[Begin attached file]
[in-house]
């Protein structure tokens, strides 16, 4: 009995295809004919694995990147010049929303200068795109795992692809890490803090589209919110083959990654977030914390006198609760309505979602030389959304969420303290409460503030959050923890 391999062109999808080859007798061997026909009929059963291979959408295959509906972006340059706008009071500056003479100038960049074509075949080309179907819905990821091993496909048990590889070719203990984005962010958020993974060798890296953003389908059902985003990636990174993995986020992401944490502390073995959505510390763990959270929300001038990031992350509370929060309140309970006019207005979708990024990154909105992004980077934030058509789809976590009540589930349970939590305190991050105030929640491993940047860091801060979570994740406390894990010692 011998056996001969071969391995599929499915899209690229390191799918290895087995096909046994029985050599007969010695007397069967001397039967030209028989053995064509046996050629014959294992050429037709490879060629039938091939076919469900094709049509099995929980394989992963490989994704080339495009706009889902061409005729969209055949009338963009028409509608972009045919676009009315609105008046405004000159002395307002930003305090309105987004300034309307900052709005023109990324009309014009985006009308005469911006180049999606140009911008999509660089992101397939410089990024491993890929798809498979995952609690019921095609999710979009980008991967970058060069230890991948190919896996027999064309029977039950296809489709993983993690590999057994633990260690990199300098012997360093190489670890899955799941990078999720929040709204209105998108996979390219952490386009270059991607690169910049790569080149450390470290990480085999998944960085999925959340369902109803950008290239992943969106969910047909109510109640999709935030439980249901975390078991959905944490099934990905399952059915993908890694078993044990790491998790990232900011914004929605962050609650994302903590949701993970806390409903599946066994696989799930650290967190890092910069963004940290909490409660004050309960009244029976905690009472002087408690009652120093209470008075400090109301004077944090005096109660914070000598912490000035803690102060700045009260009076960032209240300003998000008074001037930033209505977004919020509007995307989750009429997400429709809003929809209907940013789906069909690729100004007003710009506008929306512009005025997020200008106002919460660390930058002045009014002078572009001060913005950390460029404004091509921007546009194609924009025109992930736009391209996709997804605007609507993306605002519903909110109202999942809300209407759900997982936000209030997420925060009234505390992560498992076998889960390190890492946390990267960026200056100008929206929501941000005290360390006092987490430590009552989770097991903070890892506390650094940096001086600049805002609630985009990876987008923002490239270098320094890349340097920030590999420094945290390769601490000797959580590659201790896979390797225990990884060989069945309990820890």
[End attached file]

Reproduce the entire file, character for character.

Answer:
[in-house]
């Protein structure tokens, strides 16, 4: 009995295809004919694995990147010049929303200068795109795992692809890490803090589209919110083959990654977030914390006198609760309505979602030389959304969420303290409460503030959050923890 391999062109999808080859007798061997026909009929059963291979959408295959509906972006340059706008009071500056003479100038960049074509075949080309179907819905990821091993496909048990590889070719203990984005962010958020993974060798890296953003389908059902985003990636990174993995986020992401944490502390073995959505510390763990959270929300001038990031992350509370929060309140309970006019207005979708990024990154909105992004980077934030058509789809976590009540589930349970939590305190991050105030929640491993940047860091801060979570994740406390894990010692 011998056996001969071969391995599929499915899209690229390191799918290895087995096909046994029985050599007969010695007397069967001397039967030209028989053995064509046996050629014959294992050429037709490879060629039938091939076919469900094709049509099995929980394989992963490989994704080339495009706009889902061409005729969209055949009338963009028409509608972009045919676009009315609105008046405004000159002395307002930003305090309105987004300034309307900052709005023109990324009309014009985006009308005469911006180049999606140009911008999509660089992101397939410089990024491993890929798809498979995952609690019921095609999710979009980008991967970058060069230890991948190919896996027999064309029977039950296809489709993983993690590999057994633990260690990199300098012997360093190489670890899955799941990078999720929040709204209105998108996979390219952490386009270059991607690169910049790569080149450390470290990480085999998944960085999925959340369902109803950008290239992943969106969910047909109510109640999709935030439980249901975390078991959905944490099934990905399952059915993908890694078993044990790491998790990232900011914004929605962050609650994302903590949701993970806390409903599946066994696989799930650290967190890092910069963004940290909490409660004050309960009244029976905690009472002087408690009652120093209470008075400090109301004077944090005096109660914070000598912490000035803690102060700045009260009076960032209240300003998000008074001037930033209505977004919020509007995307989750009429997400429709809003929809209907940013789906069909690729100004007003710009506008929306512009005025997020200008106002919460660390930058002045009014002078572009001060913005950390460029404004091509921007546009194609924009025109992930736009391209996709997804605007609507993306605002519903909110109202999942809300209407759900997982936000209030997420925060009234505390992560498992076998889960390190890492946390990267960026200056100008929206929501941000005290360390006092987490430590009552989770097991903070890892506390650094940096001086600049805002609630985009990876987008923002490239270098320094890349340097920030590999420094945290390769601490000797959580590659201790896979390797225990990884060989069945309990820890």